The latest Aged Care Financing Authority (ACFA) Report was presented on the 31st July, scrutinising “developments, issues and challenges” that the Aged Care industry faces. The Australian Ageing Agenda reveals that the report has shown an interesting change in preference for accommodation payment choices. Based on 2016-2017 data, ACFA have stated they are monitoring the changes but noted they are not significant. The Home Care statistics revealed in the report have generated a lot of interest, with $329M worth of unspent funds sparking calls for policy review. You can read LASA’s breakdown of the key Home Care related statistics here.


Home Care has been an enormous topic in the media this past month. With the report of record numbers of older Australians receiving Home Care, the new figures released in August show that those still waiting for Home Care packages has reached more than 108,000. With only 24,000 packages left to be released in this financial year, the shadow Minister for Ageing and Mental Health, Julie Collins, has expressed concern in a statement that the Government is not going to be able to keep up with the demand. The Government’s Home Care Packages Program report can be read here.

Meanwhile, a new program is being piloted by the Australian Aged Care Quality Agency (AACQA) that will allow consumers to compare Home Care Providers; and an iSelect Co-founder is launching a new Home and Aged Care model to provide free advice on a select number of Home Care providers and a flat fee for advice on Aged Care facilities.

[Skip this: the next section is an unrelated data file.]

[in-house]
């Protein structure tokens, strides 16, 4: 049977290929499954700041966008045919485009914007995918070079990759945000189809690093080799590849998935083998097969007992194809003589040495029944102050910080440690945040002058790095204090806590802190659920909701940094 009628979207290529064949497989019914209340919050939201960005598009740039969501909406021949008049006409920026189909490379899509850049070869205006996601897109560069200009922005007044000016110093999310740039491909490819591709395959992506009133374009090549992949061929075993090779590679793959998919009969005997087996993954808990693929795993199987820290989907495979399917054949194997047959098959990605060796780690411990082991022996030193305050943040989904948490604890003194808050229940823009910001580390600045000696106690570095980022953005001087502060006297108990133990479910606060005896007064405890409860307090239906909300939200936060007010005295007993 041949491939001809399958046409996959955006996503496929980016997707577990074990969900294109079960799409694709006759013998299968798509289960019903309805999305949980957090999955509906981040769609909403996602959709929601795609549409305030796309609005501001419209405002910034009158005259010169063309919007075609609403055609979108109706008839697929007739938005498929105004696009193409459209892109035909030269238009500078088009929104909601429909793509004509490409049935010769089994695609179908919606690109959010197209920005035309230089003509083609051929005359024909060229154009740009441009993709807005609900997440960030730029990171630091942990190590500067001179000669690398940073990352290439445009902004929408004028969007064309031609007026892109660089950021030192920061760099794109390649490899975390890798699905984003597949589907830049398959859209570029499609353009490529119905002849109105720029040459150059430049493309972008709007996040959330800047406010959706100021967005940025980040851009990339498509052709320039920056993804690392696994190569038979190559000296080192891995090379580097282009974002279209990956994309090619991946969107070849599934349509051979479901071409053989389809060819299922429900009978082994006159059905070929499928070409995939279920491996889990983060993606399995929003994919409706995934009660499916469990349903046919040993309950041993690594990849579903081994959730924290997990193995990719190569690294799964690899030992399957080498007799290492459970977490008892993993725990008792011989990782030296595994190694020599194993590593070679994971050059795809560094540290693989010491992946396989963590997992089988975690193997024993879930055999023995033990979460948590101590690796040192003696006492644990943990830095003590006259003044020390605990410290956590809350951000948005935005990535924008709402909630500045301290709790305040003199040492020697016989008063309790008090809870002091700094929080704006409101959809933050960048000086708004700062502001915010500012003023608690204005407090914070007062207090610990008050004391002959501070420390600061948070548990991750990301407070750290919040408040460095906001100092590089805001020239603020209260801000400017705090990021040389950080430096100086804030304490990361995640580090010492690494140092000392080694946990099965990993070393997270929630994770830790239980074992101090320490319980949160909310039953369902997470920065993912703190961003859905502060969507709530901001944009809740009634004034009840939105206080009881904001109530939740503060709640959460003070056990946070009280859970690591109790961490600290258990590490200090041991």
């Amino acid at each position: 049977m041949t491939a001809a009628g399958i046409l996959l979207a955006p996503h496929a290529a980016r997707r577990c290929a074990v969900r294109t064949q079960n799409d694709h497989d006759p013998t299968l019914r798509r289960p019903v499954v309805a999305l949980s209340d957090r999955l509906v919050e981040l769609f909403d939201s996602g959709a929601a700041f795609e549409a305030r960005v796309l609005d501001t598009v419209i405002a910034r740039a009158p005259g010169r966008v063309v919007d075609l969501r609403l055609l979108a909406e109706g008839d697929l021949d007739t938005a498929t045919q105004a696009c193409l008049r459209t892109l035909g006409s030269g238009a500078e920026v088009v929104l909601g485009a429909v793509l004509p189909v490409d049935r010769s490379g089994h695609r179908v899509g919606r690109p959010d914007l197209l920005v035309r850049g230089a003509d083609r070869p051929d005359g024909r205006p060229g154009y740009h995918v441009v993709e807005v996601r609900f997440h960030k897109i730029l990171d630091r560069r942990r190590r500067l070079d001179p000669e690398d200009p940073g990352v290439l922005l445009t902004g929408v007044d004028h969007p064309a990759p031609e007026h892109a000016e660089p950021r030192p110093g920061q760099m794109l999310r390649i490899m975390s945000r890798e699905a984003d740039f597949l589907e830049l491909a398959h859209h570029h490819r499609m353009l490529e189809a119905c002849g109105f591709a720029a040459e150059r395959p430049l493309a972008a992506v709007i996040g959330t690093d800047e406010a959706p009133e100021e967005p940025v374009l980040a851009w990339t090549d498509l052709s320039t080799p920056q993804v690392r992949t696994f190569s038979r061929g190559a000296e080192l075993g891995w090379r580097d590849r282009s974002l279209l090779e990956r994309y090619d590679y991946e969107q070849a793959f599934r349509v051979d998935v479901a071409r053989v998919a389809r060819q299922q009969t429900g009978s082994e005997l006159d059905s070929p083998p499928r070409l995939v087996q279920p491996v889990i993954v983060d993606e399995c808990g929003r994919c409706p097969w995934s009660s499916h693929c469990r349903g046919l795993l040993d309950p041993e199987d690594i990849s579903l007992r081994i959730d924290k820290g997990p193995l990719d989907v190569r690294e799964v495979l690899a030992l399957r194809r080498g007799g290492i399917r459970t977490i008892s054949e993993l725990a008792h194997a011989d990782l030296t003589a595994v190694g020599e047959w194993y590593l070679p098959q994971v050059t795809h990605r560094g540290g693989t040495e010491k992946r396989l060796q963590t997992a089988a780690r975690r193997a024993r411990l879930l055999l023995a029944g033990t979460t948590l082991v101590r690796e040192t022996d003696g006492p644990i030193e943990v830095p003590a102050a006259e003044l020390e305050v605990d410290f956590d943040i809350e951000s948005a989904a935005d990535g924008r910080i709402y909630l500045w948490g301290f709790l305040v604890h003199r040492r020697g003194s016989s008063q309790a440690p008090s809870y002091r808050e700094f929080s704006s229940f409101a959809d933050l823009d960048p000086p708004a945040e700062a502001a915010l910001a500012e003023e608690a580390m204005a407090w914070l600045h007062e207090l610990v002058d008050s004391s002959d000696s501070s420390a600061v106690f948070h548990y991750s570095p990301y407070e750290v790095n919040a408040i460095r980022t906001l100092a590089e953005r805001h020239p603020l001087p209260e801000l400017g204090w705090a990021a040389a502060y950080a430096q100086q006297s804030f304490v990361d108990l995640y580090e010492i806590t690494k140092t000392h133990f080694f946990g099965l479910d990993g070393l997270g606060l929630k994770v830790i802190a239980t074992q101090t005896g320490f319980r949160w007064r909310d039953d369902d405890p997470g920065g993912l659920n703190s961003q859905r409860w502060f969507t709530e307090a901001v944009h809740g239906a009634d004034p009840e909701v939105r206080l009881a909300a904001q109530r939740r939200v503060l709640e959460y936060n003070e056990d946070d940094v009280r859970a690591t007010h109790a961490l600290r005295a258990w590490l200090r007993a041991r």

As reported in our July 2018 Industry Update, Centre Alliance MP Rebekah Sharkie has introduced a bill calling for Aged Care facilities to be required to reveal their staffing ratios. MP Rebekah Sharkie promised to introduce the bill if she won the seat of Mayo in South Australia, and has moved ahead with her promise. The Aged Care Amendment (Staffing Ratio Disclosure) Bill 2018 intends for approved Aged Care Providers to be required to publish staffing ratios quarterly, in order to create greater transparency. You can read the proposed bill here and the Aged Care Guide’s breakdown of the bill here.


Technology in the Aged Care sector is, as always, uncovering exciting and valuable tools to assist the industry. This month we’ve seen:

  • A monitoring program in development that is designed to monitor health and wellbeing in Residents through non-invasive sensors, to alert care staff if there is a potential issue;